An Israeli Miracle
STYLE Magazine

An Israeli Miracle

Two people that were unsure they would ever find love, found it when they least expected.

It’s a mitzvah to yourself if you remain joyous without being angry: when you are patient, when you overcome a desire, and especially when you avoid criticizing another person. If you can start that way, the by-product of helping others will improve your spirit. You will look away from your own needs and desires and look toward helping others. Do a mitzvah with a happy heart.

There are many inspiring Jewish stories, and this is just one of them — a story not only true, but one I had a small part in. Before I married my wife, I was living in Columbus, Ohio, with Marvin, a lawyer who taught legal economics at Ohio State University. Marvin was then 32 years old and had never married. He felt that he was too old for the available women in their twenties, and so believed that he would never be able to find a partner because of his age.

One Shabbos morning, we both felt the need to go to a synagogue, though we were not regular members there. We decided to go to a major Conservative synagogue in the community. After the service was over, we met the rabbi, and he introduced us to a married couple then in their mid-fifties. They happened to be Israelis and asked if one of us could do a mitzvah for them. We were interested. The husband then told us about their 18-year-old daughter. Dalia, it turned out, was still in Israel and about to be drafted into the Israeli army. Being only 18, she was not interested in joining the IDF. Her parents were trying to get her to come to the U.S. and avoid being drafted. The parents said we could do a mitzvah if one of us agreed to sign a betrothal document that said that either Marvin or I were to be married to their daughter. A married woman, it was said, could avoid the IDF.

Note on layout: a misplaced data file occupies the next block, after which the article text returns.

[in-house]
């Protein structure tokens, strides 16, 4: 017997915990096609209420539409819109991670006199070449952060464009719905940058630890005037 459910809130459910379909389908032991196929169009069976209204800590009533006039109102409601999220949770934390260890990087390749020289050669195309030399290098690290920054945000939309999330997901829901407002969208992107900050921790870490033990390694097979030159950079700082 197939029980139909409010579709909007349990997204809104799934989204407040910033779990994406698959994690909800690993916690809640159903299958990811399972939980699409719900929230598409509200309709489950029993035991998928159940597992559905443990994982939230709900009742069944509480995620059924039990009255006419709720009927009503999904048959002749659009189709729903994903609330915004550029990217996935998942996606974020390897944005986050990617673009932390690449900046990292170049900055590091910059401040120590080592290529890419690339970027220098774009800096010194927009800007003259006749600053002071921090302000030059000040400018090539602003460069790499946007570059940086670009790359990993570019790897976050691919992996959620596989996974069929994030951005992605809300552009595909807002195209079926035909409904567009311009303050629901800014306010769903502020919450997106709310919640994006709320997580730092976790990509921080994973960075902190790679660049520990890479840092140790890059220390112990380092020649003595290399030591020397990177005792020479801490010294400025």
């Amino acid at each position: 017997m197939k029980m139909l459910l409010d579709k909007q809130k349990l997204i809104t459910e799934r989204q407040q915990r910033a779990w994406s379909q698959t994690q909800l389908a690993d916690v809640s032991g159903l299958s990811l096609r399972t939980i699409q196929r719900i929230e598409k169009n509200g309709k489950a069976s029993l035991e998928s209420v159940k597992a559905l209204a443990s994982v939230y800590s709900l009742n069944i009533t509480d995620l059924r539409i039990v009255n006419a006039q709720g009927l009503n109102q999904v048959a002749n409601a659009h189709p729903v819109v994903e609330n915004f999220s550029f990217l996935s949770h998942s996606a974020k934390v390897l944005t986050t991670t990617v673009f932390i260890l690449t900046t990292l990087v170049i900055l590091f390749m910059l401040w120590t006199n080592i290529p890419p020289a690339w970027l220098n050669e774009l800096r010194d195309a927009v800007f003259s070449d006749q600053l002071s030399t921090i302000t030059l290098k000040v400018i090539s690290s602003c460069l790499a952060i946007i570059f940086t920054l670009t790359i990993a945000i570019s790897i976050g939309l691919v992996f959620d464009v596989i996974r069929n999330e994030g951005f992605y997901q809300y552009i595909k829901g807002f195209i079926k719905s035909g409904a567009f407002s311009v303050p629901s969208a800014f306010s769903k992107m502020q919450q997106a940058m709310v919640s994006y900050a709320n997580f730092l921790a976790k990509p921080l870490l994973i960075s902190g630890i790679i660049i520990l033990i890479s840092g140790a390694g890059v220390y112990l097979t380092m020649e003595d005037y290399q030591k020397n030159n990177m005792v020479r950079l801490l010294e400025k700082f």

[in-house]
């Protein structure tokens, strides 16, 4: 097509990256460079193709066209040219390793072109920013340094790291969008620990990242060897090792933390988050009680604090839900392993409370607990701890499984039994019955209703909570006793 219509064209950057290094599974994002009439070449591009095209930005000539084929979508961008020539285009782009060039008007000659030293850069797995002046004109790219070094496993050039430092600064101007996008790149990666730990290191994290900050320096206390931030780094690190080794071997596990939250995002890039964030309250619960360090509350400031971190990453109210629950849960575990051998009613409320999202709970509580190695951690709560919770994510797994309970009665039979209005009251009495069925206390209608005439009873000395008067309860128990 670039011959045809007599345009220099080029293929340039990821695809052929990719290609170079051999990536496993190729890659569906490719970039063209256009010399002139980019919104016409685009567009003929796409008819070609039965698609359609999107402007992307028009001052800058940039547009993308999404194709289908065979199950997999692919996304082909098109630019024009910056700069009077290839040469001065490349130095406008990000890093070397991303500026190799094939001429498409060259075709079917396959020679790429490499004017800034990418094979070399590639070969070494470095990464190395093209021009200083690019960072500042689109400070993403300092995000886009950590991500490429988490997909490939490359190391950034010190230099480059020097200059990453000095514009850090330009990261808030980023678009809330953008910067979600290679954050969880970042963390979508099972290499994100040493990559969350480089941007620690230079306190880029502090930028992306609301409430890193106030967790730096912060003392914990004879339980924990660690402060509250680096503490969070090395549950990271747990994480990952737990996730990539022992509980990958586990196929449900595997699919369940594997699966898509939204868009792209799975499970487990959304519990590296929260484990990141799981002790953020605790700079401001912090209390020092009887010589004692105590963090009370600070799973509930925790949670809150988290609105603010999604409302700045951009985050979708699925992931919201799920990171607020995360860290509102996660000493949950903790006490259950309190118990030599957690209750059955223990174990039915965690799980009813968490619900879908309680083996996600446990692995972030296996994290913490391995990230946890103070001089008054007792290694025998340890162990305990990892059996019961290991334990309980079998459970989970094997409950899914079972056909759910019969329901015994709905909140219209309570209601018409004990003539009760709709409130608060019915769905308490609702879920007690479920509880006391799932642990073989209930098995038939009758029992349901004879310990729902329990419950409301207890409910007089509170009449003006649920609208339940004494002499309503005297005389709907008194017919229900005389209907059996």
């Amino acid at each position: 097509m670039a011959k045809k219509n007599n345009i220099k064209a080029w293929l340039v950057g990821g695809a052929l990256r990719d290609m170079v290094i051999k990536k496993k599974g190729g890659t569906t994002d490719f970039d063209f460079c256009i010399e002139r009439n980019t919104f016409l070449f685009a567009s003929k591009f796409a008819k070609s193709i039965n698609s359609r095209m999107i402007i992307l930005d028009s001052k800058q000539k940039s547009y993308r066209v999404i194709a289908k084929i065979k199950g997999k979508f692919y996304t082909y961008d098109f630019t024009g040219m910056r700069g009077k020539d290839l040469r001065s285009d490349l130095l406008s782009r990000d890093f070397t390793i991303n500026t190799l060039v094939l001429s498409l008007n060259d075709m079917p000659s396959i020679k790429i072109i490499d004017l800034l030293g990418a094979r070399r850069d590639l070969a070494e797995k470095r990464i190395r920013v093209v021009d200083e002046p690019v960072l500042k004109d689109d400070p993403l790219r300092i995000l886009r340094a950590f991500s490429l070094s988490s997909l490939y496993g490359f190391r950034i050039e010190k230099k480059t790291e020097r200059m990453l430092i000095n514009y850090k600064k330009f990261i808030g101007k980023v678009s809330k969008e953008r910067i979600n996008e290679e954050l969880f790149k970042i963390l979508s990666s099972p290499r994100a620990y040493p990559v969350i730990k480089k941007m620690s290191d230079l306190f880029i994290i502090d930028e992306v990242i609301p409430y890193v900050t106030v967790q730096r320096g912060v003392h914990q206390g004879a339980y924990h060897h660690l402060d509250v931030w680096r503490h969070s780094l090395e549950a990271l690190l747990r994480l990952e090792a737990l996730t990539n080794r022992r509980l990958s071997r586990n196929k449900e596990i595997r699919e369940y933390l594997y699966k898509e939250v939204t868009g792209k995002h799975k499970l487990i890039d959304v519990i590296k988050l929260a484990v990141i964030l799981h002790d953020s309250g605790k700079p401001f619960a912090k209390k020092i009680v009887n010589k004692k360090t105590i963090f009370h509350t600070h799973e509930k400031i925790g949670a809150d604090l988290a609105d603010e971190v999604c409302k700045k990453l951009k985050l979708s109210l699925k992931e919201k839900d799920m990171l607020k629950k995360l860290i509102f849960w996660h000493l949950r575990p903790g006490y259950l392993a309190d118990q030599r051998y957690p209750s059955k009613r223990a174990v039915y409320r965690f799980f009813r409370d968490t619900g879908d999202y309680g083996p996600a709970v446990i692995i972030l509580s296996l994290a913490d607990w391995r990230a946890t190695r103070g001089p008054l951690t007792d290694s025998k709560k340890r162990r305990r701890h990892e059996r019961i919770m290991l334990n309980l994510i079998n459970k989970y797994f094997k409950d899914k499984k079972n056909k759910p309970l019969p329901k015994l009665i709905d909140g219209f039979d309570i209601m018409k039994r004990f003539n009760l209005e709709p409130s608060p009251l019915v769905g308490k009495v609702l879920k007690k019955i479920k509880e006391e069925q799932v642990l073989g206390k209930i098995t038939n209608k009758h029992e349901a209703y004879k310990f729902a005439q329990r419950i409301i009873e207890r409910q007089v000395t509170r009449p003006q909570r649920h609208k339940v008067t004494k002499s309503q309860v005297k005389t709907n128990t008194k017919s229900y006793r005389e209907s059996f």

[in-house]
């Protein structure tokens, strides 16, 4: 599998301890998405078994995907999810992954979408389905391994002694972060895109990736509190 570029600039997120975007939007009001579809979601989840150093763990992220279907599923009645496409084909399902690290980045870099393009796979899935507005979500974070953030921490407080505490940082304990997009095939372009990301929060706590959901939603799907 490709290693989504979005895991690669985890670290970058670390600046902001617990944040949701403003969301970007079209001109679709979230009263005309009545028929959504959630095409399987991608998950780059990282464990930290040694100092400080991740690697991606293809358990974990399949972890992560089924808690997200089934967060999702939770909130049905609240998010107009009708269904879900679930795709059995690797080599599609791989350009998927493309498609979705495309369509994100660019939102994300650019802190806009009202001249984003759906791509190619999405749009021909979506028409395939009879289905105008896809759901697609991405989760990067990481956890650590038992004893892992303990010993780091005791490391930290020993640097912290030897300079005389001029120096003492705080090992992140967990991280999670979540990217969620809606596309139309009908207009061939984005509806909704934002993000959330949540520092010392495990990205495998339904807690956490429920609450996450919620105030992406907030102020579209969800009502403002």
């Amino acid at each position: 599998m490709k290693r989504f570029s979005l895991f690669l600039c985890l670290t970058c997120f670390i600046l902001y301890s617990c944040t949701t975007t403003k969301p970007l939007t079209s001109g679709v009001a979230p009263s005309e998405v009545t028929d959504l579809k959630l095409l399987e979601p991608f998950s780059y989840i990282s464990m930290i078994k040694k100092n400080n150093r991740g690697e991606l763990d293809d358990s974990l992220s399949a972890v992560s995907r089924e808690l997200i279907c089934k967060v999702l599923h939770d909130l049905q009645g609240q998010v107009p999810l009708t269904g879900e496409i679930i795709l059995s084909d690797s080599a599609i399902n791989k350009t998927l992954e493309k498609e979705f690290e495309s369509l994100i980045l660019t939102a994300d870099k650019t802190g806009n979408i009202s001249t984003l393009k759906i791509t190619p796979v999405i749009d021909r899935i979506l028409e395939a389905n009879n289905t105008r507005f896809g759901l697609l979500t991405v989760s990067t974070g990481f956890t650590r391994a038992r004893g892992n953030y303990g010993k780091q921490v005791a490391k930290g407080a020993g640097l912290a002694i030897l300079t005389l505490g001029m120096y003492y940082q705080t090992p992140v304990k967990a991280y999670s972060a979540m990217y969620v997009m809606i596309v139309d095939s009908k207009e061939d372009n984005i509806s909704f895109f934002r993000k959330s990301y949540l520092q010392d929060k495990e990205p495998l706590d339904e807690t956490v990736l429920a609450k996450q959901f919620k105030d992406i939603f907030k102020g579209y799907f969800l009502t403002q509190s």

A betrothal document is a legal document, and it is not a trivial matter. I was dating Judy, the woman I eventually married, and did not want to undermine that relationship, so I could not fulfill the couple’s request. On the other hand, Marvin had no such commitments, and as a lawyer he could deal with any legal issues that might arise. So, Marvin agreed to sign the document without any thought other than doing a good deed. He said to the parents that he was not married and thought he never would be. He would just be doing them a favor, so he signed the document.

A few months later, the daughter arrived in Columbus, and Marvin was invited to the parents’ home. They wanted to thank him. Marvin came back to our apartment in love. The girl felt the same about Marvin. It was love at first sight. They married six months later. This is a perfect example of a mitzvah that echoed the famous Jewish proverb, “One good deed leads to another.” In helping others, you often end up helping yourself, and that, in turn, makes you happy.

This is one of the many stories in my new book, “If Not Now, When?” It is about character improvement based on Jewish ethics, and is now available on Amazon.

read more: